Both appear to be unhappy with the America most of us embrace. They are rich, (thanks to the America they think isn’t that great) and could live very well in Russia, Saudi Arabia or anywhere else they may wish to live.
Most of America rejected Trump’s sh*t hole “vision” for America that literally takes the worse moments of world history and the worse political models and wraps them up into one Trumpy horror picture show.
But now, I ask myself and everyone who shares my sentiments regarding the Trumps, have we solved anything? Has telling people who point to things we could improve on to “go back to where they came from” given a single mother a better paying job or, if needed, the skills to make doing that job possible? Is college more affordable? Is healthcare more accessible? Have we stopped climate change, the epidemic of gun violence or the corruption that the Trumps exploit every day?
Are we any closer to seeing Donald Trump’s tax returns? Are we any closer to stopping the war Russia wages on our democracy every day? Are we any closer to getting Republicans to either grow spines or get out so that someone with a spine can replace them?
Americans want answers to these and many more questions. Americans want government to solve these problems and many more. Whether those Americans were born here or somewhere else, citizens or residents, every one of us has a Constitutional right to demand the government that works for us, do its job. Mr. Trump still doesn’t understand that as president of the United States, he is employed by every one of us. We’re the ones who get to make demands and judge his performance. He doesn’t have a right to say that
Americans who oppose his policies have to leave. That may be how it works in the countries he admires; that’s not how it works in America.
We don’t have to agree with the Squad on anything else, but we owe it to them and to America to defend their right to speak out and work to represent the hopes and aspirations of the people in their districts. We also owe it to the America that is based on ideas – not bloodlines.
By Trump’s belief system, when Europe sent us Donald and Melania Trump, it’s very clear it didn’t send us its best people. It sent us people with the problems of narcissism, racism, misogyny, greed, laziness and corruption.
It sent us people who hate America because it is a country of ideas. They want a country of bloodlines. The Trumps think they have a right to reduce us to the very thing that makes other countries ordinary. By Trump’s logic, Germany is his country. Trump’s country caused two world wars and Melania’s country was on the sidelines of the worst genocide in Europe since World War II. She knew what ideas made that genocide possible and she brought them with her when she immigrated to America.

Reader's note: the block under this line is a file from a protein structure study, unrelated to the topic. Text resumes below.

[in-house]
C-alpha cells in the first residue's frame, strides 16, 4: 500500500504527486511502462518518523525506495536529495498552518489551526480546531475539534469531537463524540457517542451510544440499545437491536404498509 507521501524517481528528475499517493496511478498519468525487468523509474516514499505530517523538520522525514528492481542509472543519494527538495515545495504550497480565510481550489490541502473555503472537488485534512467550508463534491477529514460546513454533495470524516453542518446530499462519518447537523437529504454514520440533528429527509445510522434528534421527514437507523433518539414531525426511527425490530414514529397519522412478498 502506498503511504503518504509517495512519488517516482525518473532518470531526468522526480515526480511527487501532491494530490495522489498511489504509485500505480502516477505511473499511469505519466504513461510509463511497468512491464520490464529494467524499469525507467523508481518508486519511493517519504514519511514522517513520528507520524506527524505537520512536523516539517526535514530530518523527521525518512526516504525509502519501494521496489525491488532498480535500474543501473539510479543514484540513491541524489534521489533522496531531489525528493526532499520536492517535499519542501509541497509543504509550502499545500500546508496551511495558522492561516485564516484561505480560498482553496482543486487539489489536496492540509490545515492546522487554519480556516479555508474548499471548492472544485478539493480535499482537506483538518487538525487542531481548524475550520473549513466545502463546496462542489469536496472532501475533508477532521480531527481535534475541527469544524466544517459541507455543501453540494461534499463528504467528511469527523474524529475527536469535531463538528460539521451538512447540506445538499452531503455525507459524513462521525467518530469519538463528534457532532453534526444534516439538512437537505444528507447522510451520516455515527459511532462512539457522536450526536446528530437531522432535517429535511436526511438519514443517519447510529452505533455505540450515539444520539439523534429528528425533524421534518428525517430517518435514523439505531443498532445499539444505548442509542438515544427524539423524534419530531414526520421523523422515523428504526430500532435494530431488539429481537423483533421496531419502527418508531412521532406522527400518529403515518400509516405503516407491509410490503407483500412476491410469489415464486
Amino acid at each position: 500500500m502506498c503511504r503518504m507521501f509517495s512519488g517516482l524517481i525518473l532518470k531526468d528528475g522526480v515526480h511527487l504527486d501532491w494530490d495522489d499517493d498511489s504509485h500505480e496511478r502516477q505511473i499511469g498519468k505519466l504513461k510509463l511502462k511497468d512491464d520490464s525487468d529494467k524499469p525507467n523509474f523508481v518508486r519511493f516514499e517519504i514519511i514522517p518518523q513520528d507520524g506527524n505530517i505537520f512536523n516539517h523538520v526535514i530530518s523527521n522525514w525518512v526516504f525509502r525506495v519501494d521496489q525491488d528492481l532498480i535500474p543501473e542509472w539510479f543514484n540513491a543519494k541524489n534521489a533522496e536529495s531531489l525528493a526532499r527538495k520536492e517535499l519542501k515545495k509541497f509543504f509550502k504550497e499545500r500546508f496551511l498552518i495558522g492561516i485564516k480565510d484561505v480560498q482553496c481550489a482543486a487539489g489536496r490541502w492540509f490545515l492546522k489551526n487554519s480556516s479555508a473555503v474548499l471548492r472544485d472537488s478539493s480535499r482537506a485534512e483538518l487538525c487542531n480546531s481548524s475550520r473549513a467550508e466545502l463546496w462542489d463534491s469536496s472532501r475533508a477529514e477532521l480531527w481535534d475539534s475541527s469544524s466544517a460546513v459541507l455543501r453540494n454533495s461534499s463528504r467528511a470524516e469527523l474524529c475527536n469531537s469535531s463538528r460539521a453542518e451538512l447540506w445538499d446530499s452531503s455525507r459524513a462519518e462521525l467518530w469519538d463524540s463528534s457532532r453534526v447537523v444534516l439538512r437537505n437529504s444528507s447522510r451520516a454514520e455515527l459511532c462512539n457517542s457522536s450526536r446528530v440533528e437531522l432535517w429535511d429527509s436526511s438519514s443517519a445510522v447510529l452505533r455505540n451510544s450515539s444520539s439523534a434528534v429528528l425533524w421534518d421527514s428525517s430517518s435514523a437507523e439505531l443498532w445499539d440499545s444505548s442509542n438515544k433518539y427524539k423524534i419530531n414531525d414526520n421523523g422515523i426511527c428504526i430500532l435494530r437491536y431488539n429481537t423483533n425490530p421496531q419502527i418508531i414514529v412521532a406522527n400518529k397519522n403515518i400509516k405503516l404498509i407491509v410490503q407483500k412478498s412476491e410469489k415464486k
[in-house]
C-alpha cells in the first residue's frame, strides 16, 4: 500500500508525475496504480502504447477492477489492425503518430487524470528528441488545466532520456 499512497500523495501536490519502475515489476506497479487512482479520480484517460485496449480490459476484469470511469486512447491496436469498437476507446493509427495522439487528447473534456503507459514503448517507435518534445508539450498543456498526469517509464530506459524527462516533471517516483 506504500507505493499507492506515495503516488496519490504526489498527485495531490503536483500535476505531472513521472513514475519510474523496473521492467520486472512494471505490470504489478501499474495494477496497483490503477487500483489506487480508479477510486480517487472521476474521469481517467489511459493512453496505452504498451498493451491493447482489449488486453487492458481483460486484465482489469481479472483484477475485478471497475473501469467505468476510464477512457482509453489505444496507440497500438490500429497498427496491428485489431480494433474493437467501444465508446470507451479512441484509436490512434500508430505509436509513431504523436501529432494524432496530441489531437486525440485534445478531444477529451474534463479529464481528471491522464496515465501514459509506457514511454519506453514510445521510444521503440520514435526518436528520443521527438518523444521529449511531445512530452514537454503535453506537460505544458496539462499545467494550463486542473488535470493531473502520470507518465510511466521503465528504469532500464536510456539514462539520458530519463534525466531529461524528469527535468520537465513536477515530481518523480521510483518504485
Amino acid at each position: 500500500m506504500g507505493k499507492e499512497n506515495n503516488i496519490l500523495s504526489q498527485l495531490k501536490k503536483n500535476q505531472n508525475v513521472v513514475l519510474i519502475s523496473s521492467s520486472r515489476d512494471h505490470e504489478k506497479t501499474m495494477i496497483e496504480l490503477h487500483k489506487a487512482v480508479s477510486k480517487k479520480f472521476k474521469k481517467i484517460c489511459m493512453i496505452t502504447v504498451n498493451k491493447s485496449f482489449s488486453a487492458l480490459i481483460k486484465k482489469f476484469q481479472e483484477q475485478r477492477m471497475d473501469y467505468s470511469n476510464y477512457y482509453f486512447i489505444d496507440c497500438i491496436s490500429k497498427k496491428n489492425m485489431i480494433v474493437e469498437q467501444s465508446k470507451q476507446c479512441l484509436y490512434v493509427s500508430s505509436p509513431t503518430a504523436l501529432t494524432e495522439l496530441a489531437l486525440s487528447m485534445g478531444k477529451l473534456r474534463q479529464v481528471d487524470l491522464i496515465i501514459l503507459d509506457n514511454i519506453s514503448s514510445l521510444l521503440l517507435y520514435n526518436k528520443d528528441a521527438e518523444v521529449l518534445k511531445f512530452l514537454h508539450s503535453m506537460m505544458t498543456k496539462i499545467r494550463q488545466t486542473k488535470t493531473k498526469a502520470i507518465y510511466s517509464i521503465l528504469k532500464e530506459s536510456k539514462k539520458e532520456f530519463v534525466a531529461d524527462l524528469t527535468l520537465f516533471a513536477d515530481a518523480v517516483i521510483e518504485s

Loving America means wanting it to do better than Germany did under Hitler and Slovenia did when it was part of the former Yugoslavia.
It doesn’t mean telling Americans to “go back to where they came from” no matter where they came from or how recently.
Those of us who look like we can “pass” as “real Americans” owe our country better than silence when Donald Trump reaches into his bag of racist tropes to attack any member of Congress, indeed any citizen or resident.
In fact, we owe what so many demand of all Muslims when one Muslim commits a terrorist act.
We must condemn white supremacy and those who advocate it. We must stand up with the people they target. We must condemn misogyny and those who defend it. We owe it to ourselves, to the America that is great, to stand with those who they target.
We must condemn those who hate the fact that our diversity is our strength. And we must stand together in opposition to their sh*t hole “vision” for America that replaces exceptionalism with an ordinary failing state.
Ms. Woodbury has a graduate degree in political science, with a minor in law. She is a qualified expert on political theory with a specific interest in the nexus between political theories and models and human rights.
Based on her interest in human rights and the threats that authoritarian regimes are to them, Ms. Woodbury’s masters thesis examined the influence of politics on the enforcement of international criminal law was cited in several academic studies.
Published work includes case summaries for the War Crimes Research Office.
She has an extensive background doing legal research in international and domestic law.
Ms. Woodbury’s work for politicusUSA includes articles on voting rights, the right to asylum and other civil/human rights.